VOICE | At the Expense of Black Girls Surviving R. Kelly

Jan 14 · 4 min read

-Beverly Bond

Dream Hampton, you Rock! Thank you for having the courage and conviction to make this compelling documentary, Surviving R. Kelly, chronicling Kelly’s vile and harrowing crimes which have been overlooked, while in plain sight for decades. The riveting 6-part docu-series compounded the testimonies and experiences of multiple women and those around Kelly into a shocking story of repetitive physical and mental abuse. Not only did it present a detailed, bulletproof profile of a predator by illuminating the sheer gravity of his transgressions, it also exhibited how the safety of Black girls is continually belittled almost as if second nature, regardless of the assaults against them.

For years Kelly’s serial sexual abuse allegations have been repeatedly discounted while his victims have been scorned, vilified, blamed and shamed with comments like:

they are lying”, “they are trying to set him up for money”, “these young girls are fast”, “they should have known better”, OR “she looked like she knew what she was doing.”

The entertainment music industry in particular, downplayed and normalized Kelly’s behavior, and also normalized the idea that the young Black girl victims didn’t matter and were not worth our protection or concern. I remember when that video came out. The industry was buzzing with an almost giddy frivolity about it. It became such a ‘thing’ that record promoters, who typically made their nightly rounds to all the hot clubs to give out records to the DJ’s, started passing out the sex-tape like it was a mix-tape. With a devious grin and a long “Yoooooooo” the question followed…“did you see the video YET?” The tone was almost celebratory; nothing clandestine about it. It was presented like it was special; like it was a cultural event; — like when ‘Ether’ dropped. When I questioned one popular promoter who tried to give me the dvd, about why he was promoting child pornography, he looked at me stunned for a minute, and then said, “Bev you know what…you are right.” With that, he closed the box of dvd’s, questioning himself about how he had even gotten caught up in the frenzy of it all. Before that moment he hadn’t considered how crass, imprudent, and incriminating it was. The decision by those in the music industry to provide the promoters with these dvds to pass out to djs, party promoters and bar owners is not only an indictment on our cultural conditioning, it reveals a premeditated, calculated systemic operation to water-down Kelly’s actions and make it a part of pop culture so that it didn’t appear taboo; all at the expense of Black girls.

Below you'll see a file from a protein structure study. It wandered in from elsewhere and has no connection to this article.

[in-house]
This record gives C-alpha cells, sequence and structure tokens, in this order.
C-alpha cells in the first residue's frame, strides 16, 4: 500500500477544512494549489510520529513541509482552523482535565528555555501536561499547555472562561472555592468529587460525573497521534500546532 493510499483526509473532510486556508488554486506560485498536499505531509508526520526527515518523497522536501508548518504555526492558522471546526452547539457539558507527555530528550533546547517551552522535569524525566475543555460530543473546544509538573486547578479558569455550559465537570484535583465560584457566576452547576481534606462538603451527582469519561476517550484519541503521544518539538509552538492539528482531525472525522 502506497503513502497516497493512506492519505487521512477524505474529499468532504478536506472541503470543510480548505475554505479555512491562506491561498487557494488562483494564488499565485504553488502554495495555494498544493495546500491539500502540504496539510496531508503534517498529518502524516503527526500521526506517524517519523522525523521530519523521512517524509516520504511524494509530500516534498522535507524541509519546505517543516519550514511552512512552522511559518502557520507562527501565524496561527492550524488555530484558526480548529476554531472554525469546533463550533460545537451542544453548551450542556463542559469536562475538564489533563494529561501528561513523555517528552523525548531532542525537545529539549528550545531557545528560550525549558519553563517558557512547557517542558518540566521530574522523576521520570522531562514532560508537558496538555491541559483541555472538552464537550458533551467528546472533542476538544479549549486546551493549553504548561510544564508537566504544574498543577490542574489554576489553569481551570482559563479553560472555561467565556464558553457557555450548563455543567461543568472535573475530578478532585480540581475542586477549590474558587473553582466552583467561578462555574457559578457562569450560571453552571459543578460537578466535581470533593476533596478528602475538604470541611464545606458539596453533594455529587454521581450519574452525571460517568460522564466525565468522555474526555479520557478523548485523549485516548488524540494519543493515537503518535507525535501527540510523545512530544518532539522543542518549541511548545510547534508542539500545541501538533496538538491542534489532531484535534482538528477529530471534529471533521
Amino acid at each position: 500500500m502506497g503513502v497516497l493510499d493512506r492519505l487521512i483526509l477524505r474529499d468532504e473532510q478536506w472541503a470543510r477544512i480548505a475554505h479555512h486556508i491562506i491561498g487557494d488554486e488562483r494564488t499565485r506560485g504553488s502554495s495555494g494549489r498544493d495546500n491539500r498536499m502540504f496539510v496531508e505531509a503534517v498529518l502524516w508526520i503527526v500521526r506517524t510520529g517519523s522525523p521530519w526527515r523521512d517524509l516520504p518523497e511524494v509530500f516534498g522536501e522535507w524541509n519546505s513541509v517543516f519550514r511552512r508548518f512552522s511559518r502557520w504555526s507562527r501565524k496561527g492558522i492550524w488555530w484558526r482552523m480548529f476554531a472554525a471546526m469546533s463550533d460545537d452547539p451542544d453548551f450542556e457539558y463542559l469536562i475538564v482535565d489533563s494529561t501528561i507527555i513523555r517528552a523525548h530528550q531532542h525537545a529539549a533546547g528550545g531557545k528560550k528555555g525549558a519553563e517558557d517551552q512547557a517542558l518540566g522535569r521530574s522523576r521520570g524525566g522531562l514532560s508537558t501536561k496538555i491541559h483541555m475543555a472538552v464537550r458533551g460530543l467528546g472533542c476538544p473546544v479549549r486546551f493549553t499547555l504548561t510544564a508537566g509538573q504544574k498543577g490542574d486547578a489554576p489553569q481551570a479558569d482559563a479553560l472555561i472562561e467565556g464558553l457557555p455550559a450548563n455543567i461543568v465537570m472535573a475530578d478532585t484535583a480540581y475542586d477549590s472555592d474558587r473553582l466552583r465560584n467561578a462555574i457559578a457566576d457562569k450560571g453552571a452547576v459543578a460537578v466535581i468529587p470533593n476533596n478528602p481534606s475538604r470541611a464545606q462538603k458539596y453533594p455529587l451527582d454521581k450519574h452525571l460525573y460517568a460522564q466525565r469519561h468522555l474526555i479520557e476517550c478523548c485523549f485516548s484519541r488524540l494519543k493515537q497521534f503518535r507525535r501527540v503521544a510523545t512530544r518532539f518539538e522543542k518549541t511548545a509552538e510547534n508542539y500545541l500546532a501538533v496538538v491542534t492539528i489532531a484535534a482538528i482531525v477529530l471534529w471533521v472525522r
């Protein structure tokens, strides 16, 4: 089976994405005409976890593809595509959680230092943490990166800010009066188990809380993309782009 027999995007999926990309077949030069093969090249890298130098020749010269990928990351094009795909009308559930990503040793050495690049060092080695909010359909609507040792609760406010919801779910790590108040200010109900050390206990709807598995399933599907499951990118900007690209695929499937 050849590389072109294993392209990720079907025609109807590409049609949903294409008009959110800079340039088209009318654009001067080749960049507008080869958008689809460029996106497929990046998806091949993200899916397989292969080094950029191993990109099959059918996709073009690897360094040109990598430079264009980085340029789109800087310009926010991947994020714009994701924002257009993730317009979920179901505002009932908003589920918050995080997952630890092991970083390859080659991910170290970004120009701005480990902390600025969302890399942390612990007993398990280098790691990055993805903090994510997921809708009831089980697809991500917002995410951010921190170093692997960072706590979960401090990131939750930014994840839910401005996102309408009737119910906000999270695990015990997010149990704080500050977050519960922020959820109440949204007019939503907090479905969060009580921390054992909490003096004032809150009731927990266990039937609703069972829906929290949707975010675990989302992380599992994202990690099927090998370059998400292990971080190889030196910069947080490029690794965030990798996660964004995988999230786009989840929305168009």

Kelly once said in an interview with the Huffington Post, when asked about his serial sexual abuse allegations, “I don’t hear that, from anybody. Everywhere I go from bars-to restaurants-to sold-out concerts overseas, and back…I get nothing but love.” The support and fanfare that has continued to uphold his career, despite public knowledge of the allegations, confirmed Kelly’s narcissistic belief in his own invincibility.